• And so you can begin to, like, train an AI traffic

  • light to be able to predict, all right, when should I

  • be switching lights and maybe even having traffic lights coordinated

  • across multiple intersections across the city to try

  • and figure out what's the best way to flip the lights in order

  • to make sure that people are able to get through those intersections quickly.

  • DAVID MALAN: So that's pretty compelling,

  • because I'm definitely in Cambridge, been, like, in a car

  • and stopped at a traffic light.

  • And there's, like, no one around.

  • And you wish it would just notice either via sensor or timer

  • or whatever that, like, this is clearly not the most efficient use of,

  • like, anyone's time.

  • So that's pretty amazing that it could adapt sort of seamlessly like that.

  • Though, what is the relationship between AI

  • and the buttons that the humans pushed across the street

  • that according to various things I've read

  • are actually placebos and don't actually do anything and in some cases,

  • aren't even connected to wires.

  • BRIAN YU: I'm not actually sure.

  • I've also heard that they may be placebos.

  • I've also heard that, like, the elevator close button is also

  • a placebo that you press that.

  • And it sometimes doesn't actually work.

  • DAVID MALAN: Yes, I've read it even, which not necessarily

  • authoritative source.

  • There is, like, a photo where someone showed

  • a door close button had fallen off.

  • But there was nothing behind it.

  • Now, could have been photoshop.

  • But I think there's evidence of this, nonetheless.

  • BRIAN YU: It might be the case.

  • I don't think there's any AI happening there.

  • But I think it's more just psychology of the people and trying to make people

  • feel better by giving them a button to press.

  • DAVID MALAN: Do you push the button when you run across the street?

  • BRIAN YU: I do usually push the button when I want to cross the street.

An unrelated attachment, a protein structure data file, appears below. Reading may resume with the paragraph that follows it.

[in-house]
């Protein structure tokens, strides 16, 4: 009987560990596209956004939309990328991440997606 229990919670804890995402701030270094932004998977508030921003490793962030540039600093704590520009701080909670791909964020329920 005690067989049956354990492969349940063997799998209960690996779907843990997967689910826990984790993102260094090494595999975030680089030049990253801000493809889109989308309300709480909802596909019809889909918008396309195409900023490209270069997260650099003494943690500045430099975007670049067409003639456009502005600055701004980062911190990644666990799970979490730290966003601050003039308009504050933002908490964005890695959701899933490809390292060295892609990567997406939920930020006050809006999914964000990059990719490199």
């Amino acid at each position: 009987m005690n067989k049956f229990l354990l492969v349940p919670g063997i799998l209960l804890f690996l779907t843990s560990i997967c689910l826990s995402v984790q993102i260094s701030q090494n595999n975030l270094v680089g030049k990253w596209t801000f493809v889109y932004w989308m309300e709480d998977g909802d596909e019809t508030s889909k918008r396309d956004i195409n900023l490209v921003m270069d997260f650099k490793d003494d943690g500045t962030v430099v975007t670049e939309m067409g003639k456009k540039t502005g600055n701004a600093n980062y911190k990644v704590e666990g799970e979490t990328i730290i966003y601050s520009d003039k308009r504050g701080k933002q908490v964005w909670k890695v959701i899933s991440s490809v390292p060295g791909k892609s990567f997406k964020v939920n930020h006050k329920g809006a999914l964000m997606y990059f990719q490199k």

• DAVID MALAN: This is such a big scam, though, on all of us it would seem.

  • BRIAN YU: Do not push the button?

  • DAVID MALAN: No, I do, because just, what if?

  • And actually it's so gratifying, because there's

  • a couple places in Cambridge, Massachusetts

  • where the button legitimately works.

  • When you want to cross the street, you hit the button.

  • Within half a second, it has changed the light.

  • It's the most, like, empowering feeling in the world

  • because that never happens.

  • Even in an elevator, half the time you push it, like, nothing happens,

  • or eventually it does and is very good positive reinforcement

  • to see the traffic lights changing.

  • I'm very well behaved-- the traffic lights as a result.

  • OK, so more recently, I feel like, computers

  • have gotten way better at some technologies that kind of sort of

  • existed when I was a kid, like, handwriting recognition.

  • There was the palm pilot early on, which is

  • like a popular PDA or personal digital assistant, which has now been replaced

  • with Androids and iPhones and so forth.

  • But handwriting recognition is a biggie for machine learning, right?

  • BRIAN YU: Yeah, definitely.

  • And this is an area that's gotten very, very good.

  • I mean, I recently have just started using an iPad.

  • And it's amazing that I can be taking handwritten notes.

  • But then my app will let me, like, search for them by text

  • that it will look at my handwriting, convert it to text

  • so that I can search through it all.

  • It's very, very powerful.

  • And the way that this is often working now

  • is just by having access to a lot of data.

  • So, for example, if you wanted to train a computer

  • to be able to recognize handwritten digits, like, digits on a check

  • that you could deposit virtually now, like,

  • my banking app can deposit checks digitally.

  • What you can do is give the machine learning algorithm

  • a whole bunch of data, basically a whole bunch of pictures

  • of handwritten numbers that people have drawn

  • and labels for them associated with what number it actually is.

  • And so the computer can learn from a whole bunch of examples of here

  • are some handwritten ones, and here are some handwritten twos,

  • and here's some handwritten threes.

  • And so when a new handwritten digit comes along,

  • the computer just learns from that previous data and says,

  • does this look kind of like the ones, or does it look more like the twos?